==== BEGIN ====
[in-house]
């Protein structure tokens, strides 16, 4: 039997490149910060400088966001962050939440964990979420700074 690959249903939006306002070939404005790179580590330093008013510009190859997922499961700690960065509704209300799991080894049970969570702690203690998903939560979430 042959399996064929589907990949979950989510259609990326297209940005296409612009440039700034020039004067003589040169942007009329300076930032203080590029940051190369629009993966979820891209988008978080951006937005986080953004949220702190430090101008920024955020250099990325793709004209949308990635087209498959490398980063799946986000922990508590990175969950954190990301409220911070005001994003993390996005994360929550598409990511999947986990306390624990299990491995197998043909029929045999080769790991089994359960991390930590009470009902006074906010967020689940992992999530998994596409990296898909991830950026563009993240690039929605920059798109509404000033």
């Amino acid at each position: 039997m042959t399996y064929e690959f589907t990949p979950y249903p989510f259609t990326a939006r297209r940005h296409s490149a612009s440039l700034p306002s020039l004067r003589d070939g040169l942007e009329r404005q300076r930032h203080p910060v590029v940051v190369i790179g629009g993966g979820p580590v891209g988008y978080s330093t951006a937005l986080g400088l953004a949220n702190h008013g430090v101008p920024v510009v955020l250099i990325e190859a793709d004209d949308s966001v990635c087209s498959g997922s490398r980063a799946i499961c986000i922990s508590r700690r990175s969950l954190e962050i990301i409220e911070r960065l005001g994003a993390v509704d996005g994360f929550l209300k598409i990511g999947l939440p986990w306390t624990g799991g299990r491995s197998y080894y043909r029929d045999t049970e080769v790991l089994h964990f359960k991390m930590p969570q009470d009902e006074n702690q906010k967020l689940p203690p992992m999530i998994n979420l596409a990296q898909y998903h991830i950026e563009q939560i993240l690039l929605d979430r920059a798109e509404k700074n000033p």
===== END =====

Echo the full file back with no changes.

[in-house]
């Protein structure tokens, strides 16, 4: 039997490149910060400088966001962050939440964990979420700074 690959249903939006306002070939404005790179580590330093008013510009190859997922499961700690960065509704209300799991080894049970969570702690203690998903939560979430 042959399996064929589907990949979950989510259609990326297209940005296409612009440039700034020039004067003589040169942007009329300076930032203080590029940051190369629009993966979820891209988008978080951006937005986080953004949220702190430090101008920024955020250099990325793709004209949308990635087209498959490398980063799946986000922990508590990175969950954190990301409220911070005001994003993390996005994360929550598409990511999947986990306390624990299990491995197998043909029929045999080769790991089994359960991390930590009470009902006074906010967020689940992992999530998994596409990296898909991830950026563009993240690039929605920059798109509404000033």
């Amino acid at each position: 039997m042959t399996y064929e690959f589907t990949p979950y249903p989510f259609t990326a939006r297209r940005h296409s490149a612009s440039l700034p306002s020039l004067r003589d070939g040169l942007e009329r404005q300076r930032h203080p910060v590029v940051v190369i790179g629009g993966g979820p580590v891209g988008y978080s330093t951006a937005l986080g400088l953004a949220n702190h008013g430090v101008p920024v510009v955020l250099i990325e190859a793709d004209d949308s966001v990635c087209s498959g997922s490398r980063a799946i499961c986000i922990s508590r700690r990175s969950l954190e962050i990301i409220e911070r960065l005001g994003a993390v509704d996005g994360f929550l209300k598409i990511g999947l939440p986990w306390t624990g799991g299990r491995s197998y080894y043909r029929d045999t049970e080769v790991l089994h964990f359960k991390m930590p969570q009470d009902e006074n702690q906010k967020l689940p203690p992992m999530i998994n979420l596409a990296q898909y998903h991830i950026e563009q939560i993240l690039l929605d979430r920059a798109e509404k700074n000033p």